Trends in the practice of radiotherapy for localized prostate cancer in Japan: A preliminary patterns of care study report

Katsumasa Nakamura, Kazuhiko Ogawa, Tokihiro Yamamoto, Tomonari Sasaki, Masahiko Koizumi, Teruki Teshima, Toshihiko Inoue

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15 Citations (Scopus)


Background: This is the first study to examine the characteristics and changes of the patterns of radiotherapy for prostate cancer in Japan. Methods: The Japanese Patterns of Care Study (PCS) conducted a random survey of 84 institutions nationwide. Detailed information was collected on prostate cancer patients without distant metastases, who received radiotherapy during 1996-1998 and 1999-2001. Results: The patients were divided into three groups: The Fresh Group (n = 338) was treated with radical radiotherapy with photon beams; the Surgery Group (n = 115) was treated after prostatectomy; and the Hormone-Refractory Group (n = 117) was treated after progression from hormonal therapy. In the Fresh Group, there was a decline in the fraction of patients with T3-4 tumors, from 65.2% in 1996-1998 to 43.9% in 1999-2001. In 1999-2001, a higher median dose of 69 Gy was irradiated as compared to 65 Gy in 1996-1998. In particular, the fraction of the patients treated with doses ≥70 Gy increased from 16.4% to 46.3%. In the Surgery Group, the percentage of clinical T3-4 tumors before prostatectomy decreased from 71.4% in 1996-1998 to 16.2% in 1999-2001. The median radiation dose of 60 Gy did not change, but the 1999-2001 results showed a decrease in the use of doses <60 Gy. In the Hormone-Refractory Group, the median dose increased from 60 Gy in 1996-1998 to 67 Gy in 1999-2001. Conclusion: These data suggest that radiation doses for prostate cancer in Japan have increased dramatically within a short period of time.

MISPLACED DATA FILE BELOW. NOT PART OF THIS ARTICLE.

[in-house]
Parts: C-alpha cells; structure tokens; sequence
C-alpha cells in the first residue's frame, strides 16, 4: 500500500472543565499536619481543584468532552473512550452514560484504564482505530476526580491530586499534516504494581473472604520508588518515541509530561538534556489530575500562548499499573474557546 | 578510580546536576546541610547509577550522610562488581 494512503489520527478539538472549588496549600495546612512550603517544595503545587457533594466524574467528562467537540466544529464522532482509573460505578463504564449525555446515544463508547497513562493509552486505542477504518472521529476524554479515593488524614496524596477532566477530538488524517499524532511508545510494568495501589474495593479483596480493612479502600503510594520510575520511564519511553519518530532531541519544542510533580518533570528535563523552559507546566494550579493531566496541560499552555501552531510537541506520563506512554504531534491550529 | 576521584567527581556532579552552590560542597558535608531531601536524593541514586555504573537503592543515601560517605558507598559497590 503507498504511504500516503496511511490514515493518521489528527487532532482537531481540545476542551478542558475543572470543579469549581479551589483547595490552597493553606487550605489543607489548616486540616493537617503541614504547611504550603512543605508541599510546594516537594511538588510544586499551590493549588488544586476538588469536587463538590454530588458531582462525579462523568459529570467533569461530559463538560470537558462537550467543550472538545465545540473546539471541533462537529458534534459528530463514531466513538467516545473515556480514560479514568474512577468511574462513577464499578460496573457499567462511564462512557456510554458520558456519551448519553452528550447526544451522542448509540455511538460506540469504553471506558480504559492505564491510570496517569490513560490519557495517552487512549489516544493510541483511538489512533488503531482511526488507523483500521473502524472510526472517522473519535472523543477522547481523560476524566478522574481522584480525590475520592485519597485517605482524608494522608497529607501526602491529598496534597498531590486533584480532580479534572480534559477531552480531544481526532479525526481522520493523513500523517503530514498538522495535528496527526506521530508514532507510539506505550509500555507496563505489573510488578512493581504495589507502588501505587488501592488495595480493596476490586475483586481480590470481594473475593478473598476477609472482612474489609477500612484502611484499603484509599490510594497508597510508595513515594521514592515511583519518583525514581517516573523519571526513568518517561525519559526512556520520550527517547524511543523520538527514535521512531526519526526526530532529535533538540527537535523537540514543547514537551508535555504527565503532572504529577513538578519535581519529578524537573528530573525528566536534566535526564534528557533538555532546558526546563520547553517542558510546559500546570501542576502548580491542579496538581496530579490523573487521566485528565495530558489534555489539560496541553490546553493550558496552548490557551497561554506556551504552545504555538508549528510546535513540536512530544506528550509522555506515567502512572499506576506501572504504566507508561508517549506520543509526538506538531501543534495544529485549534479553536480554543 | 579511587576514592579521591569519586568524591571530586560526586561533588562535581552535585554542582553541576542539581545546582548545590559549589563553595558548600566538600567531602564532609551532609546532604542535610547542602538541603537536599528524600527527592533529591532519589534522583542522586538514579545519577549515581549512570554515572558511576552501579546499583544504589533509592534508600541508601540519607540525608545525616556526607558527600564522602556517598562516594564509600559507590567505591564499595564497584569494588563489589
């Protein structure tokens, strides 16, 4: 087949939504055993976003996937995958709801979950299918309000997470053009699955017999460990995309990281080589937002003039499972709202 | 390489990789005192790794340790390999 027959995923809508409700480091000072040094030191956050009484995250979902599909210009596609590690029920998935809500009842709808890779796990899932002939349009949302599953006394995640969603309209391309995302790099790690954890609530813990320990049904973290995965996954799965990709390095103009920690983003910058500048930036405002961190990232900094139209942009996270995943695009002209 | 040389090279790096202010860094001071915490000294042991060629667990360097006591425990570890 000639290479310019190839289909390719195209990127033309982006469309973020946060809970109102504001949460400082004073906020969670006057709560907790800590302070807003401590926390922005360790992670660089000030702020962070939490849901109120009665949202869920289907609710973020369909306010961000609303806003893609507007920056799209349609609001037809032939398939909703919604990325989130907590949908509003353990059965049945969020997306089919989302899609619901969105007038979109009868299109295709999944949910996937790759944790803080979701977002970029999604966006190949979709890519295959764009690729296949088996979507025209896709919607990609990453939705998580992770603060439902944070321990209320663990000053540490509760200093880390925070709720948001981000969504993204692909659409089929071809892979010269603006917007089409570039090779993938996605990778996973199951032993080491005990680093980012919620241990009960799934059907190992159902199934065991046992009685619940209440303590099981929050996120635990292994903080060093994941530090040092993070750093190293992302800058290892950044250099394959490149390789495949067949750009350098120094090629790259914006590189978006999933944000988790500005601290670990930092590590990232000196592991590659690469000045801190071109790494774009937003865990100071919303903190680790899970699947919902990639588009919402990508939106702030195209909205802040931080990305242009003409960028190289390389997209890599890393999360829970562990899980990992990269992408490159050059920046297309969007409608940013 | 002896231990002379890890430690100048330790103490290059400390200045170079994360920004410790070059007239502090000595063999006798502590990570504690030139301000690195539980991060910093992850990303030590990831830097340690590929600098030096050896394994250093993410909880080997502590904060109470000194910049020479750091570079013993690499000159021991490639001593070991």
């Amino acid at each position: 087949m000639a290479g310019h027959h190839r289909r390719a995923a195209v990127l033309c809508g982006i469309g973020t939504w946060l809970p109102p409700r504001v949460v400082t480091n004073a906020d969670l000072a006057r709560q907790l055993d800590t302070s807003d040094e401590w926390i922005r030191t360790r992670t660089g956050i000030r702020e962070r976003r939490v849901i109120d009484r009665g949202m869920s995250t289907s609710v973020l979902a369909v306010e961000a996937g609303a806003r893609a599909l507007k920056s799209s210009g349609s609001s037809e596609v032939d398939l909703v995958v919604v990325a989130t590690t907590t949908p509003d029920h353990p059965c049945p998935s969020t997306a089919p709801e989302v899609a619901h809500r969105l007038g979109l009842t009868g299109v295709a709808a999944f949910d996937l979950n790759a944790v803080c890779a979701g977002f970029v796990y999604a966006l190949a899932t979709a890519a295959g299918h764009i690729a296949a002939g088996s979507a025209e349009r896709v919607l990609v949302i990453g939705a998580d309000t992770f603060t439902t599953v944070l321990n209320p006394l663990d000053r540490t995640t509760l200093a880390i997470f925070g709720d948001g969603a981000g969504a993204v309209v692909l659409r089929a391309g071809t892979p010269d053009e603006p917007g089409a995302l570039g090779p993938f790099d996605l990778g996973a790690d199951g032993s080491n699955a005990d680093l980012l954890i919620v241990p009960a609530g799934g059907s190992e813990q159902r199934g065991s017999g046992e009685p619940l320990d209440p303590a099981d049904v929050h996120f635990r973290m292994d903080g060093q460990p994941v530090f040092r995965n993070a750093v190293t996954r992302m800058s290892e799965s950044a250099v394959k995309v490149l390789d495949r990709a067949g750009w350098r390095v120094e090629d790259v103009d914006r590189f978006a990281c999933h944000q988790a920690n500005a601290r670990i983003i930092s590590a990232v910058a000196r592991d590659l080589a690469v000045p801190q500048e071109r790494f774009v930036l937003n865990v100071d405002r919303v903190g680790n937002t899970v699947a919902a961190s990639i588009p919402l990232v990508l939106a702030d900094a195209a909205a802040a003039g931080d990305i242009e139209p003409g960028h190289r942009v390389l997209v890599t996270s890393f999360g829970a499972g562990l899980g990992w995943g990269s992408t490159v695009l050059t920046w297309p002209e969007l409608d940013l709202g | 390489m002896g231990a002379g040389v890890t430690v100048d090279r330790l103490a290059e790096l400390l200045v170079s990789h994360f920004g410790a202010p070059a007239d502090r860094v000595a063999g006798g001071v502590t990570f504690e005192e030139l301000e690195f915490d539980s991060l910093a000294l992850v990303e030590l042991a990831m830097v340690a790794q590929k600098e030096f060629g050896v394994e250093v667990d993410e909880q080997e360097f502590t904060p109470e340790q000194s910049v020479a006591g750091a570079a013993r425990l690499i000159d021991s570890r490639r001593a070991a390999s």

Original languageEnglish
Pages (from-to)527-532
Number of pages6
JournalJapanese journal of clinical oncology
Issue number10
Publication statusPublished - Oct 1 2003

All Science Journal Classification (ASJC) codes

  • Oncology
  • Radiology Nuclear Medicine and imaging
  • Cancer Research


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